Ministers 'working with tech firms on immunity passports scheme'

Ministers are ‘working with tech firms on immunity passports scheme’ which would show if someone has had or has coronavirus and enable Britain to get back to work after lockdown

  • Ministers and tech firms in discussions about rolling out ‘immunity passports’
  • They would verify someone’s identity and then show if someone has had a test
  • If someone tested negative for disease they would be able to go back to work
  • Questions remain over whether someone who had disease now has immunity
  • Here’s how to help people impacted by Covid-19

The roll-out of ‘immunity passports’ is being considered by ministers as part of the government’s attempts to get Britain back to work after the coronavirus lockdown is eased. 

Ministers are believed to be in talks with tech firms about developing a form of digital identification which would verify who someone is and show whether they have been tested for the disease.

The passports could either be based on antigen testing which shows if someone currently has coronavirus or on antibody testing which shows if someone has had it. 

The digital documents would show if someone has tested negative on an antigen test or if they have shown to have some resistance to coronavirus after an antibody test, demonstrating to an employer they are safe to re-enter the workplace. 

Such a scheme could be a game-changer for ministers as they try to figure out how to kickstart the UK economy.  

Boris Johnson is expected to unveil his lockdown exit strategy in an address to the nation on Sunday, having delayed the announcement from Thursday as frantic work continues in Whitehall. 

Today it emerged that reduced hot-desking, the closure of office lifts and canteens, and putting tape on the floor to mark where people should stand are all likely to be proposed by the government under plans to restore office working. 

‘Immunity passports’ could form part of Matt Hancock’s ‘test, track and trace’ programme. The Health Secretary is pictured arriving in Downing Street today 

Road map for exiting coronavirus lockdown 

A leaked draft has revealed more details of the shape of the next phase of coronavirus curbs – due to be unveiled by Boris Johnson on Sunday. 

Key points include: 

  • Flexibility around the two metre ‘social distancing’ rule as long as firms are taking other steps to protect workers.
  • Installing screens, strict hygiene procedures, and ensuring people are not close together very long are touted as alternative safeguards. 
  • Offices will be ordered to overhaul their rotas, staggering start, finish and break times.
  • Hot desking will need to end and sharing equipment kept to an absolute minimum. 
  • Staff considered vulnerable who cannot work from home should be put in the ‘safest possible roles’. 

The Guardian reported that a UK-based company called Onfido, a facial biometrics verification specialist, has been in contact with the government about how such a passporting scheme could work. 

It is thought the timeline for rolling it out could be a matter of months if it were to be given the green light.     

Such a scheme would likely form part of Health Secretary Matt Hancock’s ‘test, track and trace’ programme.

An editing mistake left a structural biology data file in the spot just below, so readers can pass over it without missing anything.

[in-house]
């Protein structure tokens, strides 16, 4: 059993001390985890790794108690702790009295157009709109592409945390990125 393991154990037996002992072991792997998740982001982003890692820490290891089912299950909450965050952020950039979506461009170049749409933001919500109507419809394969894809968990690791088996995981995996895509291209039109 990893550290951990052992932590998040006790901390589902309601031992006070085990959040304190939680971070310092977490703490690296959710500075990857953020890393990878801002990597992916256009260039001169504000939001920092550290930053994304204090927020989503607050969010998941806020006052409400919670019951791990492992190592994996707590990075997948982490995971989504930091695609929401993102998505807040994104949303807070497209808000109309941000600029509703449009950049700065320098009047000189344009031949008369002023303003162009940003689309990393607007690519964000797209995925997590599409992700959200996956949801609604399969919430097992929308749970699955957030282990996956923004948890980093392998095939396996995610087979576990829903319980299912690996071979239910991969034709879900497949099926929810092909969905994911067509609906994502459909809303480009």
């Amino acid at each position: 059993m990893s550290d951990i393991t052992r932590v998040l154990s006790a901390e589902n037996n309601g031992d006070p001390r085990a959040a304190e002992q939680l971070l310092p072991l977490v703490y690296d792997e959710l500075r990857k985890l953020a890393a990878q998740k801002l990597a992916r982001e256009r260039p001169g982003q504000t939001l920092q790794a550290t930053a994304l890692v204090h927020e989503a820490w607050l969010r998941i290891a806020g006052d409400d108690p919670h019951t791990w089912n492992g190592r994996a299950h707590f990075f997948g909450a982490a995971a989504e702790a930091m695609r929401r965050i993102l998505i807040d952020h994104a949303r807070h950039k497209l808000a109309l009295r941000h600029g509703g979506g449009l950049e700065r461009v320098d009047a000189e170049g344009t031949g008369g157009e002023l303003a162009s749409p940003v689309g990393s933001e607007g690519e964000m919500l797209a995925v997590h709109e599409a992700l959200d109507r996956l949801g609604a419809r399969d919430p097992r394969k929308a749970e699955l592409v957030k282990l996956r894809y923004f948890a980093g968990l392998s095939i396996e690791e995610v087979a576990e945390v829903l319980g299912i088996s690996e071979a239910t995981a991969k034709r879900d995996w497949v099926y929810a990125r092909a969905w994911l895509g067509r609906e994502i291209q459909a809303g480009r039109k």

A government source said a certification system is ‘still on the table’ as an option and is ‘being considered’.  

However, the government is increasingly reluctant to describe it as an ‘immunity passport’ due to ongoing uncertainty over whether someone who has had the disease is then immune to it. 

Many scientists believe people who have recovered will have some degree of resistance to coronavirus but this is yet to be 100 per cent confirmed amid further questions over whether immunity could wane over time.

The digital health certificate plan would see an app developed using facial verification technology. 

People would likely have to take a photograph of a form of government ID like a passport or driver’s licence and then a selfie. The app would then match the two pieces of evidence together. 

A person’s test results would then be stored by the provider of the checks, likely the NHS, with the data linked to the app.

People would be able to go to work, generate a QR code on their phone and scan it on a camera in reception. 

The employer would then be able to see if someone has tested negative or if they have previously had the disease – depending on which test is used.         

It came as draft documents from the Department for Business, Energy and Industrial Strategy (BEIS) gave an indication of how the working world could change after lockdown. 

The Tube was still busy today despite the strict lockdown rules in force – amid claims from unions that the government wants services back up to at least 85 per cent by May 18

Customers maintain social distancing as they wait to enter a supermarket in north London yesterday

The documents, seen by the BBC and the Financial Times, say extra cleaning should be introduced in office spaces and the use of protective equipment should be considered where maintaining a distance of two metres between workers is not possible.

For workers who have customer-facing roles, plastic screens should be erected to help protect them, while continued home working and staggered shifts should also be encouraged, the guidance says.

The proposals are among a list of guidelines in seven documents drawn up after consultation with executives, trade bodies and unions.

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